1. Introduction to Fixatives

Fixatives play a crucial role in the world of perfumery and fragrance, contributing to the longevity, depth and overall composition of a fragrance. Simply put, fixatives are substances used to stabilize and preserve the aroma of perfumes and fragrances, ensuring that the scent lingers on the skin for an extended period of time. These substances are typically added in small amounts, but their impact on the overall fragrance is significant. Fixatives are often derived from natural sources, such as plant extracts, animal secretions or synthetic compounds carefully designed to mimic their natural counterparts.

2. Improving longevity and sillage

One of the primary functions of fixatives in perfumes and fragrances is to enhance their longevity and sillage. When a fragrance is applied to the skin, its volatile top notes evaporate relatively quickly, leaving behind the heart and base notes. Fixatives help slow the evaporation of these deeper notes, allowing the fragrance to linger on the skin for longer. They bind to the fragrance molecules and release them gradually, providing a more controlled and prolonged olfactory experience. By incorporating fixatives into the formulation, perfumers can create fragrances that linger delightfully throughout the day and leave a lasting impression.

3. Adding depth and complexity

Fixatives also play a critical role in adding depth and complexity to perfumes and fragrances. They act as a bridge between different fragrance components, helping to blend and harmonize the different notes. Fixatives have distinctive olfactory profiles that can add a unique character to the overall fragrance composition. For example, animal-derived fixatives such as musk or ambergris add a warm and sensual quality to fragrances. Similarly, woody or resinous fixatives, such as vetiver or incense, add depth and richness to the fragrance. By incorporating these fixatives strategically, perfumers can create multi-dimensional fragrances that evolve over time, revealing different facets and nuances.

4. Natural and Synthetic Fixatives

Fixatives can be derived from both natural and synthetic sources, each offering its own advantages. Natural fixatives, derived from botanical or animal sources, have been used in perfumery for centuries. They include ingredients such as benzoin, labdanum, civet and ambrette seeds. Natural fixatives often have a complex aroma profile and are valued for their depth and authenticity. However, due to ethical and environmental concerns, the use of certain animal-derived fixatives has declined in recent years, leading to the development of synthetic alternatives.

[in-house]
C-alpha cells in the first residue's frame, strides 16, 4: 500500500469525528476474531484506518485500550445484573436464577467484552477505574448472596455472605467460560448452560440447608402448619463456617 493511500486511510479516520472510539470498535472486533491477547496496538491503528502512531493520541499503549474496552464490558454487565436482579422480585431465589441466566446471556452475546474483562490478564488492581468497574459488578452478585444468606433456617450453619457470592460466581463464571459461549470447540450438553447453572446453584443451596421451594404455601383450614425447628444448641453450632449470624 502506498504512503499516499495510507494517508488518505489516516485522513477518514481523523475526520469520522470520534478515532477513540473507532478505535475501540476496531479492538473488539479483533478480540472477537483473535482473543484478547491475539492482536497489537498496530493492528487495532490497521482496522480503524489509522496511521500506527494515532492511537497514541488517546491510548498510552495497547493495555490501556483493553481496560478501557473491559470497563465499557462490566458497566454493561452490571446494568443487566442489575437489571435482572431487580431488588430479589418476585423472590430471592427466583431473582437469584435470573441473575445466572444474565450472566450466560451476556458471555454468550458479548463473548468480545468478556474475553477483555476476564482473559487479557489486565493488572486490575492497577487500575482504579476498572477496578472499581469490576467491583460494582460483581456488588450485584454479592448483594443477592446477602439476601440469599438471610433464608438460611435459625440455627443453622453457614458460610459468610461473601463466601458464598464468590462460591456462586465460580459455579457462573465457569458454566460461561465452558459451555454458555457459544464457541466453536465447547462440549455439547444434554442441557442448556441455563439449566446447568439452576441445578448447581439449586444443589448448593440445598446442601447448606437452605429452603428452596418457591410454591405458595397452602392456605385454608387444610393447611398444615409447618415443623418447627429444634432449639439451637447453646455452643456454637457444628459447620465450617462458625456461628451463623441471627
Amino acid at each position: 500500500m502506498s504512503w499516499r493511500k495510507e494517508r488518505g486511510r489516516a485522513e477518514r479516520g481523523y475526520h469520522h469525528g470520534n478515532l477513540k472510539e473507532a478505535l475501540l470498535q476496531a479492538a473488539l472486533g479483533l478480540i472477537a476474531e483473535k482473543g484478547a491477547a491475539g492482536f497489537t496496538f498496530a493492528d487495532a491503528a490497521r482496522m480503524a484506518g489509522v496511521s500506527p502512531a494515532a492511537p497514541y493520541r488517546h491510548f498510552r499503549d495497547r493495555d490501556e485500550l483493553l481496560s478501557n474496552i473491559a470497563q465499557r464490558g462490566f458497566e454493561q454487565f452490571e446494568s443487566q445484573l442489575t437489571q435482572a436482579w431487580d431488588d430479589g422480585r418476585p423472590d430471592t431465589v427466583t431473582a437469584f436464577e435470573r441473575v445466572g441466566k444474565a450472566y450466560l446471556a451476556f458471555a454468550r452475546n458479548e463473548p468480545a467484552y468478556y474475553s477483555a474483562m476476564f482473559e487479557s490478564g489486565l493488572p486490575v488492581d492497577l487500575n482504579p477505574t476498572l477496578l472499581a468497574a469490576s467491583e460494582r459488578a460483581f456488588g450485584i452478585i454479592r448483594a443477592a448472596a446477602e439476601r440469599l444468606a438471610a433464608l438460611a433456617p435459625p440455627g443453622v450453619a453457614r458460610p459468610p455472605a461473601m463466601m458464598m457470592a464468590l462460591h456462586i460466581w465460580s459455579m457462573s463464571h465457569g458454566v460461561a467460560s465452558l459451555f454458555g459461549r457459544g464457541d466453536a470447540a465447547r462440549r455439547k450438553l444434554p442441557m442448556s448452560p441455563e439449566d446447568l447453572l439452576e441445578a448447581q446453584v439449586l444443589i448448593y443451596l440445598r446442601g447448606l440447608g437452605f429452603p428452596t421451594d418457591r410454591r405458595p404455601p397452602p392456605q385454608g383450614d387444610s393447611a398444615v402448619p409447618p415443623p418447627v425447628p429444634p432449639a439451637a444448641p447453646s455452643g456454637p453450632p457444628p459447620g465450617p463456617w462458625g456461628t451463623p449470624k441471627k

Synthetic fixatives, on the other hand, are created in a laboratory and designed to mimic the olfactory characteristics of natural fixatives. They offer several advantages, including consistency, stability and sustainability. Synthetic fixatives are often used to replace animal-derived fixatives, ensuring that fragrances remain cruelty-free and environmentally friendly. Common synthetic fixatives include Musk Ketone, Ambroxan and Iso E Super. Perfumers often combine both natural and synthetic fixatives to achieve the desired fragrance profile, striking a balance between tradition and innovation.

5. Examples of Fixatives in Perfumery

There is a wide range of fixatives used in perfumery, each contributing its own unique flavor and properties. Here are a few examples:

  • Musk: Musk fixatives, whether natural or synthetic, add sensuality, warmth and depth to fragrances. Often used as a base note, they can create a long-lasting and seductive scent.

  • Ambergris: Derived from the waxy secretion of sperm whales or synthesized in the laboratory, ambergris has a distinctive marine and earthy aroma. It adds complexity.


What is fixative used for?

Fixative is used to preserve and protect various types of materials, such as artwork, photographs, and biological specimens. It is applied as a spray or liquid to prevent the deterioration and damage of these materials over time.

How does fixative work?

Fixative works by creating a protective layer over the surface of the material it is applied to. It contains chemicals that help to seal the material and prevent it from smudging, fading, or becoming damaged by moisture, light, or handling.

What are the different types of fixatives?

There are various types of fixatives available, depending on the specific use and material. Some common types include aerosol fixatives for artwork, archival fixatives for preserving documents and photographs, and histological fixatives for preserving biological tissue samples.

Can fixative be used on all types of materials?

No, fixative is not suitable for all types of materials. It is primarily used on porous surfaces like paper, charcoal, pencil, pastel, or chalk drawings, as well as certain types of photographs. It may not be suitable for use on non-porous surfaces or materials that are sensitive to the chemicals in the fixative.

Are there any precautions to take when using fixative?

Yes, there are some precautions to consider when using fixative. It is important to use fixative in a well-ventilated area or outdoors to avoid inhaling the fumes. Additionally, it is recommended to follow the instructions provided by the manufacturer and to test the fixative on a small, inconspicuous area before applying it to the entire material.